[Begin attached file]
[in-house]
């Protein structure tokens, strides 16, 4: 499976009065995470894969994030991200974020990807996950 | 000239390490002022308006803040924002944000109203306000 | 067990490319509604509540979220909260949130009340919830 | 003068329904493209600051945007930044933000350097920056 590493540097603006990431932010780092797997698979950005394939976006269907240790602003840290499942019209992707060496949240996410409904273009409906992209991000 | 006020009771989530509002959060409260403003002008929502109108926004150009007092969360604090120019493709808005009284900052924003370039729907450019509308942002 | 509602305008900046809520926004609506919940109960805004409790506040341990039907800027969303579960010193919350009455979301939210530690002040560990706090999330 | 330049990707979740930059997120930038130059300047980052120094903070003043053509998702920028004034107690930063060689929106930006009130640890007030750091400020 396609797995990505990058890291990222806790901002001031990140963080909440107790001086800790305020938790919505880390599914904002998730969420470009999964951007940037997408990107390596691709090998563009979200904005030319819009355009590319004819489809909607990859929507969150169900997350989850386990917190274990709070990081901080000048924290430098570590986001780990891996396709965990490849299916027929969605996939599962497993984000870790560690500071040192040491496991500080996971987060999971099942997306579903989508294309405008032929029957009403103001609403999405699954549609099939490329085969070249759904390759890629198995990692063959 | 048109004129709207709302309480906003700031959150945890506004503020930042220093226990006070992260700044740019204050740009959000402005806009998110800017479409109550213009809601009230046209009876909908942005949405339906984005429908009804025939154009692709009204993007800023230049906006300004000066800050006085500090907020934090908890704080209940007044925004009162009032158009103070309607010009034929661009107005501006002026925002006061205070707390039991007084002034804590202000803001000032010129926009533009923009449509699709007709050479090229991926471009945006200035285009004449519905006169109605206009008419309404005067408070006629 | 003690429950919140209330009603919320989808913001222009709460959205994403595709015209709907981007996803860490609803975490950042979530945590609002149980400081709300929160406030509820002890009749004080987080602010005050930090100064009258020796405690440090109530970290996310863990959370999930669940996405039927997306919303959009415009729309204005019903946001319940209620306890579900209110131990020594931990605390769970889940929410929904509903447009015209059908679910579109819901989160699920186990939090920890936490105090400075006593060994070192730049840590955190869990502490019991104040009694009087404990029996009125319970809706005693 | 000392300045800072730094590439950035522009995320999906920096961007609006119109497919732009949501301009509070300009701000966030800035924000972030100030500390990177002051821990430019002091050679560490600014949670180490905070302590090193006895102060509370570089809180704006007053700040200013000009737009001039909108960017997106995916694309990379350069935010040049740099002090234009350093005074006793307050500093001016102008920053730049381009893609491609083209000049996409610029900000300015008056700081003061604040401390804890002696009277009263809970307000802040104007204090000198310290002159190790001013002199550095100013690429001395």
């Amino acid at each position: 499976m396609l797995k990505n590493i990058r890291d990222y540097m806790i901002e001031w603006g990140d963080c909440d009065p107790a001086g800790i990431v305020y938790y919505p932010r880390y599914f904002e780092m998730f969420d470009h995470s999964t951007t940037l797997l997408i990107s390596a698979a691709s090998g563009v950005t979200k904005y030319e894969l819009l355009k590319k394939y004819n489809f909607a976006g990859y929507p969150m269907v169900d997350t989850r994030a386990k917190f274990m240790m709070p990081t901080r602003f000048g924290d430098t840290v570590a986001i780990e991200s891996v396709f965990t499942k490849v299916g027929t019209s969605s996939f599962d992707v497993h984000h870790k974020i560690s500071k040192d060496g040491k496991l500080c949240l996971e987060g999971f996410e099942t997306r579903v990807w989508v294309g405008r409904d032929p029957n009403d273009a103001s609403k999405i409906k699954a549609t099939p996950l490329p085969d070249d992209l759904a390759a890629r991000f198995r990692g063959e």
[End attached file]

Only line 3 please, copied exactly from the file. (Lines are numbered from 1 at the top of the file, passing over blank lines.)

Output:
């Amino acid at each position: 499976m396609l797995k990505n590493i990058r890291d990222y540097m806790i901002e001031w603006g990140d963080c909440d009065p107790a001086g800790i990431v305020y938790y919505p932010r880390y599914f904002e780092m998730f969420d470009h995470s999964t951007t940037l797997l997408i990107s390596a698979a691709s090998g563009v950005t979200k904005y030319e894969l819009l355009k590319k394939y004819n489809f909607a976006g990859y929507p969150m269907v169900d997350t989850r994030a386990k917190f274990m240790m709070p990081t901080r602003f000048g924290d430098t840290v570590a986001i780990e991200s891996v396709f965990t499942k490849v299916g027929t019209s969605s996939f599962d992707v497993h984000h870790k974020i560690s500071k040192d060496g040491k496991l500080c949240l996971e987060g999971f996410e099942t997306r579903v990807w989508v294309g405008r409904d032929p029957n009403d273009a103001s609403k999405i409906k699954a549609t099939p996950l490329p085969d070249d992209l759904a390759a890629r991000f198995r990692g063959e």